#5228091 Get the distance of an intersection
Posted by haegarr on 09 May 2015  06:46 AM
Sorry, I've made a mistake in replacing the indices when copying from paper to the web editor. The mistake was below "Otherwise…".
Please try
var k = (y4 * (x3  x1) + x4 * (y3  y1)) / det; var n = (y2 * (x3  x1) + x2 * (y3  y1)) / det;
instead of what I told before.
That's clearly the reason why I always mention "please check twice" ;)
#5228075 Get the distance of an intersection
Posted by haegarr on 09 May 2015  04:55 AM
Instead using an arbitrary number as limit, using a value that could not occur in a valid solution would be better. That could (if supported by the language) a nil / null / void, in case of a floating point result also NaN, and so on. In your case you want to return only positive distances, so an invalid value would also be any negative number. Hence
something like
var finalLen = 1.0; ... if (finalLen<0  length < finalLen) finalLen = length; ...
would be a working solution that does not use arbitrary numbers, and hence would be better practice.
#5228061 Get the distance of an intersection
Posted by haegarr on 09 May 2015  02:20 AM
Is my code correct?
I haven't investigated the math in that code snippet. However ...
* The selection is definitely not correct, since it does not necessarily return the minimal distance of all intersections in front of the ray origin. Instead, it returns the distance of the last intersection found in that direction. You need to assign the computed length to the finalLen if and only if the new distance is less than any previously assigned value.
* Where comes the initial "5000" from? Is it an arbitrary value you have picked, or it is correctly chosen as a limit where actually computed lengths definitely fall below? If the latter, have you considered that a length is computed (and hence to be compared) as square norm, so that a limit need to be squared, too?
#5227968 "simple" equation confusion (a  b = c)
Posted by haegarr on 08 May 2015  09:50 AM
B = C  A (5 = 10  15)
and NOT
B = A  C
Err, why NOT??
From
A  B = C
both forms
B = C  A ((A subtracted on both sides))
and
B = A  C ((B added and C subtracted on both sides))
are equivalent, because you just need to multiply one of the equations by 1 to yield in the other equation.
But what do you personally used as a 'bridge' / reminder to approach it the right way at once?
(most of the item I end up trying B = A  C and get it wrong)
I don't understand. I make equivalence transformations until the unknown variable is isolated (or else I do not know how to continue). In the given example I'm interested in B, not in 1 times B.
#5227948 Get the distance of an intersection
Posted by haegarr on 08 May 2015  07:46 AM
So like this?
if(this.direction.dot(point.sub(this.origin)) > 0)
Yep, seems me principally okay.
#5227937 Get the distance of an intersection
Posted by haegarr on 08 May 2015  06:52 AM
Hi and thanks for your detailed answer:
If this is not wanted, then the dotproduct of the ray's direction vector with the difference vector from the ray's origin to the intersection point can be used to determine whether the intersection lies "before" or "behind" the origin.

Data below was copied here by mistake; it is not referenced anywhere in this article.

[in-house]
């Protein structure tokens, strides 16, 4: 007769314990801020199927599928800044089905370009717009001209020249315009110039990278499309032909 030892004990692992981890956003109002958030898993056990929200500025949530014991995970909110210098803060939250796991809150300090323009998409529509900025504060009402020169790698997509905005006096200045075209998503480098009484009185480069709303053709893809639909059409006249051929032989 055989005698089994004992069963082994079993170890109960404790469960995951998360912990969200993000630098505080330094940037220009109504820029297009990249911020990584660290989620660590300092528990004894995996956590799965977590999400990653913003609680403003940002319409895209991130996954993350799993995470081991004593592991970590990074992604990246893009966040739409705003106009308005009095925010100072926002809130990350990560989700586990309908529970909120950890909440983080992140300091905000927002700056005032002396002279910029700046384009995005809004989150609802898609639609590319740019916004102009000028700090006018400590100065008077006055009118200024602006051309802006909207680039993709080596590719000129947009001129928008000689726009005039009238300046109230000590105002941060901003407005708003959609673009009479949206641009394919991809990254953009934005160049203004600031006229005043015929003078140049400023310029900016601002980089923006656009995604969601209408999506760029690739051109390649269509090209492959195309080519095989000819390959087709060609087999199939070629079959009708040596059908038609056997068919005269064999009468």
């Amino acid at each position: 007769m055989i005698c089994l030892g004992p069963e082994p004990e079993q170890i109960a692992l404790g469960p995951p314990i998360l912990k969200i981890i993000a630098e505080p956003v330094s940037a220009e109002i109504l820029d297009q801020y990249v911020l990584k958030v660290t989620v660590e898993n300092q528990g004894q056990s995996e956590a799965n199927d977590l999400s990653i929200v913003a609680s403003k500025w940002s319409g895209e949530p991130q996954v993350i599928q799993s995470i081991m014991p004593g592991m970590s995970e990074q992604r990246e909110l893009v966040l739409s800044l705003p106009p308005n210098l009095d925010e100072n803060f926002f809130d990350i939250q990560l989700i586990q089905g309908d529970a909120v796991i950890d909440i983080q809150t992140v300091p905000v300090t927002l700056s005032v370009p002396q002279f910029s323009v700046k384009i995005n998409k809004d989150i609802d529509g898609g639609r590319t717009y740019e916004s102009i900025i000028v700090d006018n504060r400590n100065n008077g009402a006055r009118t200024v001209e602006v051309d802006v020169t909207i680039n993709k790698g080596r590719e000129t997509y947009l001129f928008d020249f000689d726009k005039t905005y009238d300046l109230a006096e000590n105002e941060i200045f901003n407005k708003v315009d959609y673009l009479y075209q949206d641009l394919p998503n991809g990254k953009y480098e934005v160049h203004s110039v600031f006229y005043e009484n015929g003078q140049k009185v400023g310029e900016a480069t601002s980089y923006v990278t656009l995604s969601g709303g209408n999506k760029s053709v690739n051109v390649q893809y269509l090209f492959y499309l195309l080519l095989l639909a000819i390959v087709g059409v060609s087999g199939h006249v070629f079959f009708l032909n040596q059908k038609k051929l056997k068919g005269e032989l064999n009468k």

Which value should the result be to be in front (so in the rays direction) of the origin?
The dotproduct yields in 0 if the both vectors are orthogonal (or the distance is zero, i.e. the intersection is exactly at the ray origin), a value greater than 0 if the both vectors point roughly in the same direction, and a negative value if the both vectors point roughly in reverse directions.
So, if you compute the difference vector v from the ray origin o to the intersection point p
v := p  o
then you can expect positive values of the dotproduct for intersections points in direction of the ray, and negative values for points in antidirection. (The sign will reverse if you use difference vectors from the intersection point to the ray origin, i.e. o  p.)
#5227922 Get the distance of an intersection
Posted by haegarr on 08 May 2015  05:00 AM
1.) This statement
I have this code which intersects a ray and line segment:
is wrong. The code snippet shows at most an intersection of a ray with a line, but not with a line segment. There is nothing that detects whether the ray passes past the endpoints of the segment.
2.) This line
var y3 = seg.direction.y;
should obviously be
var y3 = seg.origin.y;
_
3.) To come to the originally asked question:
a) Since all points are on the same ray, the distance of the ray's origin and the intersection point can be used
ai := sqrt( ( xi  x1 ) * ( xi  x1 ) + ( yi  y1 ) * ( yi  y1 ) )
from which the minimum is the valid point.
Notice that this kind of solution takes into account intersections both in direction of as well as in antidirection of the ray. If this is not wanted, then the dotproduct of the ray's direction vector with the difference vector from the ray's origin to the intersection point can be used to determine whether the intersection lies "before" or "behind" the origin.
Optimization: Since you just need the relative ordering of intersections, you can use any transformation that does not change that order. It allows for dropping the (costly) squareroot:
ai := ( xi  x1 ) * ( xi  x1 ) + ( yi  y1 ) * ( yi  y1 )
#5227910 arrays
Posted by haegarr on 08 May 2015  12:57 AM
I'm not familiar with that SDK, but the following issues seem me exist:
1.) Reading 16 floats if just 1 is needed is wasteful.
2.) Allocating another 16 floats if 1 is used is wasteful.
3.) Within XPLMSetDatav you take the address of the 10th element and apply the unary negation!?
IMHO the needed code snippet looks like so (but is untested):
float value; XPLMGetDatavf(pnlBri, &value, 10, 1); value = 100value; XPLMSetDatavf(pnlBri, &value, 10, 1);